San Diego Zoo Global developed backup plans for its core staff that could move between its two properties. “The first thing we had to do,” says Dixon, “was to work with local government health officials to make sure animal care was considered an ‘essential service.’ Having two groups meant that if someone in one group was infected, there would be no cross-contamination with the other group. We also determined key areas for cross-training and cross-utilization of other staff if needed.”


On April 5, 2020, New York’s Wildlife Conservation Society (WCS) announced that after nine tigers and lions at the Bronx Zoo developed a dry cough, one was tested, with positive results, for COVID-19. It is believed by WCS that the “cats were infected by a person caring for them who was asymptomatically infected with the virus or before that person developed symptoms.”

In a prepared statement, AZA’s Ashe along with Robert Hilsenroth, DVM, Executive Director of the American Association of Zoo Veterinarians (AAZV), said: “…AZA-accredited members have protocols, procedures, and precautions in place when a disease situation like this arises at a facility. All AZA members were advised in real-time, are acting on the latest information from the veterinary staff at Bronx Zoo, and are consulting their colleagues to identify and implement protective and preventive practices. They all have access to trained veterinary professionals, as well as to the extended AZA and AAZV networks of professionals should a similar situation arise at their facility.”

In its own statement, San Diego Zoo Global stated: “With the increased challenge posed by the community spread of COVID-19, we have further increased our biosecurity measures.  Many of the same measures used to protect people (i.e. physical distancing, face covers, hand washing and disinfection) also serve to prevent the spread of COVID-19 to our animals. When wildlife care professionals are unable to ensure physical distancing, we use additional measures.

“Through communications received from scientists around the world, we are aware that great apes and possibly other primates, bats, carnivores and suids (pigs) may be impacted by COVID-19.  Although none of the animals in our care have been affected, San Diego Zoo Global veterinarians and wildlife care professionals are discussing increased biosecurity measures, just as we have for other infectious diseases such as virulent Newcastle disease and avian flu.”

“While the chances of the transmission of coronavirus from a human to an animal are low, we know that it is possible based on the situation at the Bronx Zoo and several other domestic animal cases,” Dr. Mike Murray, Director of Veterinary Services at the Monterey Bay Aquarium, tells InPark. “The species in our collection of most concern would be our southern sea otters. As a precaution, we already implemented social distancing practices for our animal care staff, which includes maintaining six-foot face-to-face distance from the animals during all interactions with the exception of necessary medical exams. Our animal care staff will also begin wearing non-surgical cloth masks when interacting with the otters. Our staff will additionally also wear masks when preparing food for the otters, along with protective gloves which had already been required.”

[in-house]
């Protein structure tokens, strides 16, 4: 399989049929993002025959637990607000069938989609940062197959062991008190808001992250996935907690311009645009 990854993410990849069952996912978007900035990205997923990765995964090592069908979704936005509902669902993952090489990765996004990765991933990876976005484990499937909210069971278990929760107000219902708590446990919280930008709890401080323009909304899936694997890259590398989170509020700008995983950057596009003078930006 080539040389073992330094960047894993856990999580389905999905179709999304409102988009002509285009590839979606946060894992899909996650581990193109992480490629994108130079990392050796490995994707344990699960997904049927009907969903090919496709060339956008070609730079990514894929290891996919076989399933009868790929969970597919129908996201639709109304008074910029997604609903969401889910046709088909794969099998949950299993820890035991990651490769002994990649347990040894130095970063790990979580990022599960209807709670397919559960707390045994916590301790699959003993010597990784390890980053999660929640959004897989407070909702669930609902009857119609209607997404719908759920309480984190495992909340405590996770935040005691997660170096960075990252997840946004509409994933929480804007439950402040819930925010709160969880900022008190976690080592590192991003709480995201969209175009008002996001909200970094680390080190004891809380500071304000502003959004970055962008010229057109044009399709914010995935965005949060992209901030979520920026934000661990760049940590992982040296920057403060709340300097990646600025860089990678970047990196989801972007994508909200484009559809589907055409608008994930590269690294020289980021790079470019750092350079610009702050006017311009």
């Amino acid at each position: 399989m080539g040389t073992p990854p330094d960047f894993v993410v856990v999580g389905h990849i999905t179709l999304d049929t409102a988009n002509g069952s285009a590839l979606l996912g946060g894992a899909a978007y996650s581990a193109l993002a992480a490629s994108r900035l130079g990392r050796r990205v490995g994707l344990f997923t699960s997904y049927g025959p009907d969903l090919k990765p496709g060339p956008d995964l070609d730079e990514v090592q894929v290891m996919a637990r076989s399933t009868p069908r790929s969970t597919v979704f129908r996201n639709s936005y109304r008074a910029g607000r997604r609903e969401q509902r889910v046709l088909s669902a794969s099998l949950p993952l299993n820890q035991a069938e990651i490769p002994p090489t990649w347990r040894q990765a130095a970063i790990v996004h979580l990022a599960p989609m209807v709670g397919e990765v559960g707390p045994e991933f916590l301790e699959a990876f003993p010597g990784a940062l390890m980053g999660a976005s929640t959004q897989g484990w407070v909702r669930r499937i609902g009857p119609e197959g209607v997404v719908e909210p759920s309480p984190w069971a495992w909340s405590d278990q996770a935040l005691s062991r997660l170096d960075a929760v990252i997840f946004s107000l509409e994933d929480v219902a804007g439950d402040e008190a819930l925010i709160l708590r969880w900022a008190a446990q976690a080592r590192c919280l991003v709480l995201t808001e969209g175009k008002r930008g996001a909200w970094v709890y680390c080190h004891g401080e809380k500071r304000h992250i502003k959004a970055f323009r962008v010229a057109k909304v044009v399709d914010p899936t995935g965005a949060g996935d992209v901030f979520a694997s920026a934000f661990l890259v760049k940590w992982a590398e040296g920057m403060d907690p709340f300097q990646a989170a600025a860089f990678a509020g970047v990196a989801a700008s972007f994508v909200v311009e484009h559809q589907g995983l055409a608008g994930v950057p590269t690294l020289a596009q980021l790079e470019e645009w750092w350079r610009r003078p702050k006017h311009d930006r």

Museums, zoos, aquariums, and other attractions worldwide are reaching out to their communities and fans through online programming, creating virtual versions of themselves. Here are some of the ways Monterey Bay Aquarium and San Diego Zoo Global are reaching out via the web:

ONLINE CAMS – Both organizations have seen a substantial increase in viewership of their exhibit webcams. For San Diego Zoo Global, “We’ve seen a 1000% increase.” During the closures, a new webcam was added to the Safari Park’s Butterfly Jungle, with at least one more new webcam in the works for other habitats. Monterey Bay Aquarium’s viewers find images of the ocean relaxing during a stressful time of sheltering at home. “Our moon jelly cam is extremely popular,” says Rosenberg.

SOCIAL MEDIA – “Our use of social media campaigns shot up and the viewership shot up,” says Rosenberg. “It’s created a different kind of connection with our visitors and that’s good for the aquarium. We’re using Facebook Live a lot more, because we can also use it remotely.” An online presence, says Dixon, “Is an important way to stay engaged with visitors, with donors, and with the world around us during this time.”

EDUCATION – Both Monterey Bay Aquarium and San Diego Zoo Global are offering educational plans and materials free of charge for homeschooling and remote teaching during this period. “We’re using our current platforms as well as  enhancing what had for the traditional classroom structure to homeschool and remote,” says Dixon. “We launched free online courses for high school and middle school groups based on taxonomic groups through the San Diego Zoo Global Academy.”

At Monterey Bay Aquarium, according to Rosenberg, “Our Education Department has come up with options for homeschooling that can be used by educators and teachers as well. We’ve created curriculum, games, and activities. We now have two online self-guided video classes up at the Aquarium website as well. You can see those and all of our current offerings at this page of our site:”

VIDEO: InPark visits Monterey Bay Aquarium, November 2019